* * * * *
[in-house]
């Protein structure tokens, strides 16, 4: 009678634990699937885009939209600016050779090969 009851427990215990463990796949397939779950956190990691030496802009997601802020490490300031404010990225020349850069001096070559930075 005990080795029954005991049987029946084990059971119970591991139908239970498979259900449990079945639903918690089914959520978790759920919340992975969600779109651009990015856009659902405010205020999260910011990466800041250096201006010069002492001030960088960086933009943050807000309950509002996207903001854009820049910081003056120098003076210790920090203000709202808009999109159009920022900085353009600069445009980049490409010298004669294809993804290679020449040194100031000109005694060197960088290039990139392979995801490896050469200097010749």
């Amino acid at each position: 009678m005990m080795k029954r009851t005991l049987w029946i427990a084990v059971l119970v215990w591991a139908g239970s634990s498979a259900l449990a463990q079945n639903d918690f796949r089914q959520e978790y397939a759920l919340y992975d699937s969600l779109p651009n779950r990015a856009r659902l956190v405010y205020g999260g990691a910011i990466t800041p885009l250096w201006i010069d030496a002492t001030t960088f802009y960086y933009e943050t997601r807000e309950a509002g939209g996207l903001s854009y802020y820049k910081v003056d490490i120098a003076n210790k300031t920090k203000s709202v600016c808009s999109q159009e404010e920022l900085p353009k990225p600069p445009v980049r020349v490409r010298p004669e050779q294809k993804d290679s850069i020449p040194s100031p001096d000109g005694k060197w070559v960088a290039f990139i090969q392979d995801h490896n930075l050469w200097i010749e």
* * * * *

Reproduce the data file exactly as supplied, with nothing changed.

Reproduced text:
[in-house]
């Protein structure tokens, strides 16, 4: 009678634990699937885009939209600016050779090969 009851427990215990463990796949397939779950956190990691030496802009997601802020490490300031404010990225020349850069001096070559930075 005990080795029954005991049987029946084990059971119970591991139908239970498979259900449990079945639903918690089914959520978790759920919340992975969600779109651009990015856009659902405010205020999260910011990466800041250096201006010069002492001030960088960086933009943050807000309950509002996207903001854009820049910081003056120098003076210790920090203000709202808009999109159009920022900085353009600069445009980049490409010298004669294809993804290679020449040194100031000109005694060197960088290039990139392979995801490896050469200097010749």
């Amino acid at each position: 009678m005990m080795k029954r009851t005991l049987w029946i427990a084990v059971l119970v215990w591991a139908g239970s634990s498979a259900l449990a463990q079945n639903d918690f796949r089914q959520e978790y397939a759920l919340y992975d699937s969600l779109p651009n779950r990015a856009r659902l956190v405010y205020g999260g990691a910011i990466t800041p885009l250096w201006i010069d030496a002492t001030t960088f802009y960086y933009e943050t997601r807000e309950a509002g939209g996207l903001s854009y802020y820049k910081v003056d490490i120098a003076n210790k300031t920090k203000s709202v600016c808009s999109q159009e404010e920022l900085p353009k990225p600069p445009v980049r020349v490409r010298p004669e050779q294809k993804d290679s850069i020449p040194s100031p001096d000109g005694k060197w070559v960088a290039f990139i090969q392979d995801h490896n930075l050469w200097i010749e």